The Significance of Spawning

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An iconic shot, what dreams are made of

One of my first decisions when I took over as Fishery Director of the Kingfisher Lakes in Norfolk was to abolish the closed season that had traditionally taken place through the month of April. My reasoning was that the last couple of winters have seen very little fishing at all. In fact, a lot of the boys had not wetted a line from November right through till March. If they were made to wait until May, effectively half a year would have been closed off to them.

This year, especially, I’m really glad that April fishing was allowed. The captures throughout the month were simply phenomenal. I’ve lost count of the number of thirties landed and twenties were an almost hourly occurrence! Moreover, the fish were in utterly magnificent condition though as you may see from the photographs, they were developing spawn at some rate. Obviously, the combination of a cold winter and the approaching spawning was making them ravenous and very open to anglers’ baits.

No wonder Carp fight so hard and are the pinicle of every anglers journey - look at the size of the tail!

However, all the lads in the KFC (Kingfisher Fishing Club) take immeasurable care of their Carp on the bank and their handling is absolutely faultless. As a result, I remained convinced that no harm was being done to these fish as spawning approached. Had there been any doubt over this, April fishing might well have had to be re-examined.

Successful spawning is of huge importance to a fishery like Kingfishers. Some of the earlier stockings were possibly ill-advised but more latterly, many of the fish we introduced have been spectacular. The likelihood of buying mature fish like these for anything like sensible money is virtually non-existent. However, as we all know, spawning on large, open waters is problematic and success is never guaranteed.

Sometimes it's just about being there and this shot sums that up perfectly

Large waters can cool down very quickly, especially if a north or easterly wind springs up here in Norfolk, so close to the coast. The Carp, also, spawn on the shallow, reedy bars where a huge amount of eggs are consumed by the grazing swans and if they aren’t hoovering up then it’s the ducks, the tench or millions of aquatic invertebrates.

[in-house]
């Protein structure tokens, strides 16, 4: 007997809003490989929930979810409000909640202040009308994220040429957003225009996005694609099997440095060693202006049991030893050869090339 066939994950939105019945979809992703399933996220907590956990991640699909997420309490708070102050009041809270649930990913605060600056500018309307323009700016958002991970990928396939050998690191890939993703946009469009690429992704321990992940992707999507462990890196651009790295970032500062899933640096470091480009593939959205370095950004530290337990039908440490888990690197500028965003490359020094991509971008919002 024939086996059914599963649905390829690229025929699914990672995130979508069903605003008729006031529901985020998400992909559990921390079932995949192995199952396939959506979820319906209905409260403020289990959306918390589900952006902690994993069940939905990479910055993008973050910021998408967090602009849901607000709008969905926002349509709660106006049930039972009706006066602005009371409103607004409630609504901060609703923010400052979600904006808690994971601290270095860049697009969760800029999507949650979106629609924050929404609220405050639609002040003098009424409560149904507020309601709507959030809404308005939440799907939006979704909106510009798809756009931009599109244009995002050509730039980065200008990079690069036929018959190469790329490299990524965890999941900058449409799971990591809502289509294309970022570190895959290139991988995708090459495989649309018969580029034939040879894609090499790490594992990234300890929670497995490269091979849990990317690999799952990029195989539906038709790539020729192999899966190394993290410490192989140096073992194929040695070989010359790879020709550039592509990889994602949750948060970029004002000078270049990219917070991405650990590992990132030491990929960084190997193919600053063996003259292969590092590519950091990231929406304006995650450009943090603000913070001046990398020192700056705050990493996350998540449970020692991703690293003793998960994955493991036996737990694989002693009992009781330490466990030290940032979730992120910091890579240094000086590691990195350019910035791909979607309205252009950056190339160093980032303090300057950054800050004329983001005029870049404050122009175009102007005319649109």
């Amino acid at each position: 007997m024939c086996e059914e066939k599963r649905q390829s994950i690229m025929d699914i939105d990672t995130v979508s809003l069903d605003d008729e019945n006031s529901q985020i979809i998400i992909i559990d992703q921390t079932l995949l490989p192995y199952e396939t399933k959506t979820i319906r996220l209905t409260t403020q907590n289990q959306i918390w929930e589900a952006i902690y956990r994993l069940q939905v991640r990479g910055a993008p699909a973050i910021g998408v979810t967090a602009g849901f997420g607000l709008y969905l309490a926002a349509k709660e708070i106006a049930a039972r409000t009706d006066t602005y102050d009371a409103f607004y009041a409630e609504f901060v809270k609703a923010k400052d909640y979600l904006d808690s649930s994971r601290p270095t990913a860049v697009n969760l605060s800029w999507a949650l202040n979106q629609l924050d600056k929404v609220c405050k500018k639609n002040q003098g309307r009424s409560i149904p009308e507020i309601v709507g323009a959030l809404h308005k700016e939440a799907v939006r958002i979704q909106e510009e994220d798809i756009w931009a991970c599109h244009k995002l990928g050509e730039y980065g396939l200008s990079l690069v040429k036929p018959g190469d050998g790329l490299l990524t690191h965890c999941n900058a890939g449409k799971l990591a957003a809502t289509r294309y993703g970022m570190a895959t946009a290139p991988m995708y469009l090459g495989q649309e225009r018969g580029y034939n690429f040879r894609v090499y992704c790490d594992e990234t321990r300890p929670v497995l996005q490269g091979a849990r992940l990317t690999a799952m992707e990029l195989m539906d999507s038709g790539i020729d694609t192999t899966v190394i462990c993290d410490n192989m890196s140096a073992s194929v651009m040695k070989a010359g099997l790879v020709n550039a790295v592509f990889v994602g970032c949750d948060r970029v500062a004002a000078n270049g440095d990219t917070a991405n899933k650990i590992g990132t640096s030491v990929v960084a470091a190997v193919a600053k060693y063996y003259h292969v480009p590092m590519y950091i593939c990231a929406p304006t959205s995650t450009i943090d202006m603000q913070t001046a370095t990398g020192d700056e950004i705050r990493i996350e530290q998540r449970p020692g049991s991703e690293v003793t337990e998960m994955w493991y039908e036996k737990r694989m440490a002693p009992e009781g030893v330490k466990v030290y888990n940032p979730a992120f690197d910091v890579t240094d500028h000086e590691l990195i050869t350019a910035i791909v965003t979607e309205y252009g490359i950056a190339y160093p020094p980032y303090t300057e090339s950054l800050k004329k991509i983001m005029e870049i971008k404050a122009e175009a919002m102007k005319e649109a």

So we want to give our spawning Carp every chance and that’s why the lads between them decided to pull off from fishing those areas when and where the Carp were spawning. Three ounce leads landing among the spawning fish would hardly encourage matters. And, when Carp are so close to the surface, think about what a direct hit could lead to. You or I would hardly like a three ounce lead smacking us on the head and Carp are no different. I was really pleased that the boys had come to this decision. To a man, they all targeted carp around the lake that weren’t taking part in the spawning frenzy.

Wouldn't you just love to see this at 40lb - stunning!

Hopefully, our generally warming climate has meant that we are seeing more grow-ons at Kingfishers than for some years. Jamie, for example, caught a quite magnificent mahogany mirror that weighed in at seven pounds. There is no way that this fish could have come from anywhere else but the lake itself. It had quite evidently never been caught before and was in the most immaculate condition. Word, too, has come to me of a smattering of other fish in the three to six pound category. Hopefully, within a few years, these will be the magnificent fish that we all want to see being caught. They’re costing us nothing and we know exactly where they’ve come from. There’s not the fear of introduced disease and there’s that warm glow of knowing they are ‘our’ fish.

That’s why there was so much anguish a few weeks ago when the rumour spread that a member was actually catching small fish only to release them in the River Wensum behind the lake. Of course, no-one likes to be woken up at two o’clock on a cold morning by a five pound Carp but we were aghast that the member could not see that these fish were our future. Putting them in the river would be, in effect, theft. And if this were happening he would, in truth, be stealing our future.

Returning a real jewel

As it happened, it was a storm in a teacup. He had caught one small fish in March but it had been horrendously battered by Cormorants and then attacked by an Otter. The creature was close to death but he could not bring himself personally to kill it. He decided, humanely, to release it into the river rather than putting it back into the lake. Drama over! This was a real relief. A club like Kingfishers is run and built up on trust. The lads care totally for the water they love and I like to think they wouldn’t put their own selfish desires before the good of the fishery.

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